Today, 28th January, I bought a lot of books on one of my regular raids on the War on Want & Oxfam bookshops on Botanic Avenue; and in NO ALIBIS shop got a hardback copy of ‘Chandler – Later Novels & Other Writings’.

So, for £8.75 in the War on Want shop I got ‘Living To Tell The Tale’ by Gabriel García Márquez, the first volume of his autobiography; ‘The Golden Notebook’ by Doris Lessing; and ‘The Finkler Question’ by Howard Jacobson, who won the Man Booker Prize with this novel in 2010.

And, for just over £11 in the Oxfam shop (which has a great selection of biography and antiquarian books), I got ‘Novels and Novelists’ (large hardback) edited by Martin Seymour-Smith, and worth it for the photographs and illustrations alone; ‘Closely Observed Trains’ by Bohumil Hrabal; ‘A Concise Chinese-English Dictionary For Lovers’ by Xiaolu Guo (because I loved the title and laughed at the first page I opened at random); and ‘Clair de Lune’, a novel about Claude Debussy by Pierre la Mure, author of the 1950 novel ‘Moulin Rouge’.

And now I am in clover!

27th January.  Interviewed on Skype by Peter Breheny on the subject of prison writings.

18th January. Finished ‘The Ten Most Beautiful Experiments’ by George Johnson. Apart from Chapter 1 about Galileo measuring the acceleration of a ball down a smooth, inclined plane [!], it was very disappointing.

15th January. Phoned into Radio Ulster’s ‘Sunday Sequence’ whilst Anthony McIntyre was being interviewed about the Boston College archive fiasco. On the programme he admitted to William Crawley that he had not sought independent legal advice about the security of the interviews he was carrying out with former IRA Volunteers.

12th January. Wrote a piece rebutting Richard O’Rawe’s claims about the 1981 hunger strike which was published in today’s Andersonstown News.

11th January. Attended the official opening of the newly refurbished Falls Library. In the afternoon I attended the funeral of veteran republican, Brigid Hannon.

8th January. Participated in panel discussion, Radio Ulster’s ‘Sunday Sequence’, on the subjects of the Boston College archive and how we deal with the past. Other guests included security commentator Brian Rowan, former Ombudsman Dame Nuala O’Loan and, on the line, former loyalist prisoner William ‘Plum’ Smith. Summing up at the end I said something along the lines that the writing of History “is the continuation of war by other means.”

6th January. Interviewed on the Pat Kenny show (RTE) along with Dr Eamon Phoenix and Eamonn Mallie about the state papers from 1981.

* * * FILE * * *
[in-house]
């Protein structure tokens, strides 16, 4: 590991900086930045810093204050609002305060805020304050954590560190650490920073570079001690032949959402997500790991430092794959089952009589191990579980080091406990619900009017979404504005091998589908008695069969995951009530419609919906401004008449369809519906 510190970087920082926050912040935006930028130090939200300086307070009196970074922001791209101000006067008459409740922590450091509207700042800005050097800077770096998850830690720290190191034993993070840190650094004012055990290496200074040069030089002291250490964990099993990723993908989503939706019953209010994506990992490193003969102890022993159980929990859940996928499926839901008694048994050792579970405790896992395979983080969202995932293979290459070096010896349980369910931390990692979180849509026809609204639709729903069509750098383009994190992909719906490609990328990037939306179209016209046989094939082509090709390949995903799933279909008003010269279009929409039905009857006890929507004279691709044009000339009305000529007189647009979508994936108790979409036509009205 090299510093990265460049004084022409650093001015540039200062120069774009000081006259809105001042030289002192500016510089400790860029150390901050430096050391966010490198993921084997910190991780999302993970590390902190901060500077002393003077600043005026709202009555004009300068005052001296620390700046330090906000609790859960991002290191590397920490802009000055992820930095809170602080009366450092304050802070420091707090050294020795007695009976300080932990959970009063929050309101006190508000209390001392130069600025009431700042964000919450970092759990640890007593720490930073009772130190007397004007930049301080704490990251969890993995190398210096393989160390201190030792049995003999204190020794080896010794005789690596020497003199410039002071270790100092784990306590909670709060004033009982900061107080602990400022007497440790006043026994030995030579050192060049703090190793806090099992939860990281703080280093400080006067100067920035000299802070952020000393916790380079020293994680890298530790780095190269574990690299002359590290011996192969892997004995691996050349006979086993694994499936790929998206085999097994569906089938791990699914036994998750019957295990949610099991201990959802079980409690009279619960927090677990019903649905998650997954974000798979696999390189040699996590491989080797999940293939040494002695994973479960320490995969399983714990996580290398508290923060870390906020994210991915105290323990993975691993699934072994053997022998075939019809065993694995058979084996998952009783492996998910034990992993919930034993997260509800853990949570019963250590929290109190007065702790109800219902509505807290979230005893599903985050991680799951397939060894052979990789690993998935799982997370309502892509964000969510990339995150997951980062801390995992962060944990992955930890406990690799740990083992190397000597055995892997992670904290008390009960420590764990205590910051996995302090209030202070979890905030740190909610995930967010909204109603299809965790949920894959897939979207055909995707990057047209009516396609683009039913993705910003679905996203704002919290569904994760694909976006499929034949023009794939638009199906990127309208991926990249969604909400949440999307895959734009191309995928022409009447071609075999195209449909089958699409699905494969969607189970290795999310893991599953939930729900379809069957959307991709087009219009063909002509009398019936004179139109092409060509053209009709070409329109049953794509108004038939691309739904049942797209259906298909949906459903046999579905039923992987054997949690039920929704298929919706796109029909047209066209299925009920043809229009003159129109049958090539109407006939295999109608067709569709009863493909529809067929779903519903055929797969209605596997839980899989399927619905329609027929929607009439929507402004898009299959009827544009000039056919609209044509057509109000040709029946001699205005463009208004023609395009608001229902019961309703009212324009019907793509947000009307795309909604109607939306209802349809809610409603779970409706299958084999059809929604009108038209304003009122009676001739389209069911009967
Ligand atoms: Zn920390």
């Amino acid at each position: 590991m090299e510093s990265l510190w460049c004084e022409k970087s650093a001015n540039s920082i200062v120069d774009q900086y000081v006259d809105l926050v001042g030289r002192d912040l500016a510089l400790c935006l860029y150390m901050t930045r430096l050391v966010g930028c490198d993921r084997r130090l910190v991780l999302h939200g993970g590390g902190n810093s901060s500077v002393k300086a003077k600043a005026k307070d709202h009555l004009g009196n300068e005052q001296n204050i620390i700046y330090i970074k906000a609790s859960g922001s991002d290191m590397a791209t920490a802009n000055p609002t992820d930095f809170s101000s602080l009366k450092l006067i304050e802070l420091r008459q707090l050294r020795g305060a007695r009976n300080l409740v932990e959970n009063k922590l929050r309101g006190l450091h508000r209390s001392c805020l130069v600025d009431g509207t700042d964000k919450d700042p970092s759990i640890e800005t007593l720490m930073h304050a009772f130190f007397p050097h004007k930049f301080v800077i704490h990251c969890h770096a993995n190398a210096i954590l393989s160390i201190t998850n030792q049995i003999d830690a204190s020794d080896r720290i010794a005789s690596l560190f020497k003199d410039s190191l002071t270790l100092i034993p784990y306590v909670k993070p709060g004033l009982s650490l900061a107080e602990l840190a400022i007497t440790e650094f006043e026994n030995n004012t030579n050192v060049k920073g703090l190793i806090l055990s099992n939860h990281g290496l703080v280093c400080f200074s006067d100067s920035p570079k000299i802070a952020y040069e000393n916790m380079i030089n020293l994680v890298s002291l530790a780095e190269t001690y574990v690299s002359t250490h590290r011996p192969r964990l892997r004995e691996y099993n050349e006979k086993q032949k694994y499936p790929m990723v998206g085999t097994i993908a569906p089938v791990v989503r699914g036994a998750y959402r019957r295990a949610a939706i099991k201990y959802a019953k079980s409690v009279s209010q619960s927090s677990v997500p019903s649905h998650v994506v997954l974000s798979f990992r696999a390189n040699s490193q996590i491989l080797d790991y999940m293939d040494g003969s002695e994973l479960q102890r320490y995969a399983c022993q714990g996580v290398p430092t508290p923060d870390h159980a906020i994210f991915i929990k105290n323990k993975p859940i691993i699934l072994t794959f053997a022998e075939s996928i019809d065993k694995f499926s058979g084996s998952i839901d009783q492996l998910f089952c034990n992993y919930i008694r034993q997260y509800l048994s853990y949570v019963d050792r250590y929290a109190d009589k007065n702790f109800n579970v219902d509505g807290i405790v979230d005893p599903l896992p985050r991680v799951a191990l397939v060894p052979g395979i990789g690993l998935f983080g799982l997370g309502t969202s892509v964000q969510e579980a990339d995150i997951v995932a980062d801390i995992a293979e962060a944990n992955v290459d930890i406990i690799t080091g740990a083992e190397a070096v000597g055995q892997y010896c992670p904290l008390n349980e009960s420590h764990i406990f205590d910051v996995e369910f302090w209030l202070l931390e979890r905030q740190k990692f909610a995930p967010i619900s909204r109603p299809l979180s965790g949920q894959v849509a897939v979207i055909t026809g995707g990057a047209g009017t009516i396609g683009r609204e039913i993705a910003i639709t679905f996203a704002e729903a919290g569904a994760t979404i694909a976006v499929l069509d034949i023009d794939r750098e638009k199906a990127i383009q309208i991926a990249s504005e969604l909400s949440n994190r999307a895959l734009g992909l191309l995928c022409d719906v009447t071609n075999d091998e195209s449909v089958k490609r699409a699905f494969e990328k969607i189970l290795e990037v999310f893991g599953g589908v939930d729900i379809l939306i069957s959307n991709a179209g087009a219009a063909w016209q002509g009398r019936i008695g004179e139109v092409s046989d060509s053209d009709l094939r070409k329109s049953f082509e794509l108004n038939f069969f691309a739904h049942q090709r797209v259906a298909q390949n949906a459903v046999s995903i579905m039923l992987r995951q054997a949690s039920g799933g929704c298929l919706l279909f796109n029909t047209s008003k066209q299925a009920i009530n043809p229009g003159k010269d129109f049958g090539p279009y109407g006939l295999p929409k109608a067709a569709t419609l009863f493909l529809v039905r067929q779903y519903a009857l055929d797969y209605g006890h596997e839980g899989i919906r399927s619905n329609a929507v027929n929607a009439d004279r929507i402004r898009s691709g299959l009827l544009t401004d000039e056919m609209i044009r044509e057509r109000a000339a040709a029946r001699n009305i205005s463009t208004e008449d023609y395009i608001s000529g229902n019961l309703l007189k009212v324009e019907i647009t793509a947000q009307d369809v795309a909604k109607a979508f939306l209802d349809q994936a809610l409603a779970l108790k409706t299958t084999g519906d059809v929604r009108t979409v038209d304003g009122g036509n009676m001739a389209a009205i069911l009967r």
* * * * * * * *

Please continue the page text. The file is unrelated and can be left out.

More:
Wrote a short piece for the News Letter on ‘The Iron Lady’:

Meryl Streep is Margaret Thatcher’s doppelganger in this film, to such an extent that she arouses deep-seated feelings of hostility towards what is really only a character, so powerful and persuasive is the performance. Equally, I suppose, for one ignorant of the real Thatcher, the opening scenes of the film with its close-up examination of the cruelty and tragedy of dementia can be quite moving. I can understand why her family would consider this aspect an invasion of their mother’s privacy and vulnerability, and why David Cameron would much prefer the film to have been more about her ‘political’ success – and perhaps more a hagiography?

 The film is about three days in the life of a frail, isolated and fairly lonely old woman with dementia, who was once one of the most powerful leaders in the West, and who looks back on her life in fragments, the fame and the glory, the Falklands victory, but not the infamy and the inglorious, or the suffering that her policies inflicted on people in Ireland and mainly the working-class in Britain.

To say that Thatcher was controversial would be an understatement. The way she is depicted in the film mistreating her own ministers, humiliating Geoffrey Howe to such an extent that reportedly he was reduced to tears, is telling of the way she would treat those beyond her circle, beyond her experience, beyond her class. Ironically, she herself emerged from the lowly, lower middle-class, but she had plenty of attitude and ambition, took on the Tory grandees to overcome their resistance to a female leading the party, only later to be ditched by the men in grey suits when she became an electoral liability.

Her policies in Ireland, her obduracy and intransigence, was, of course, responsible for many deaths (and not just the ten hunger strikers). She was PM during the shoot-to-kill operations, was PM when Pat Finucane was assassinated and when collusion was at its height (to judge by the limited extracts Sir John Stevens was permitted to publish).

For me, the most enjoyable parts of the film, were, surprisingly, those scenes involving Denis Thatcher (Jim Broadbent) playing the knave, the jester, and sometimes rebuking her for ignoring the home. If that was the ‘real’ him, it was a side we rarely witnessed.

5th January. Attended Movie House, Dublin Road, at invitation of BBC television to review, along with unionist commentator Alex Kane, the biopic on Thatcher, ‘The Iron Lady’.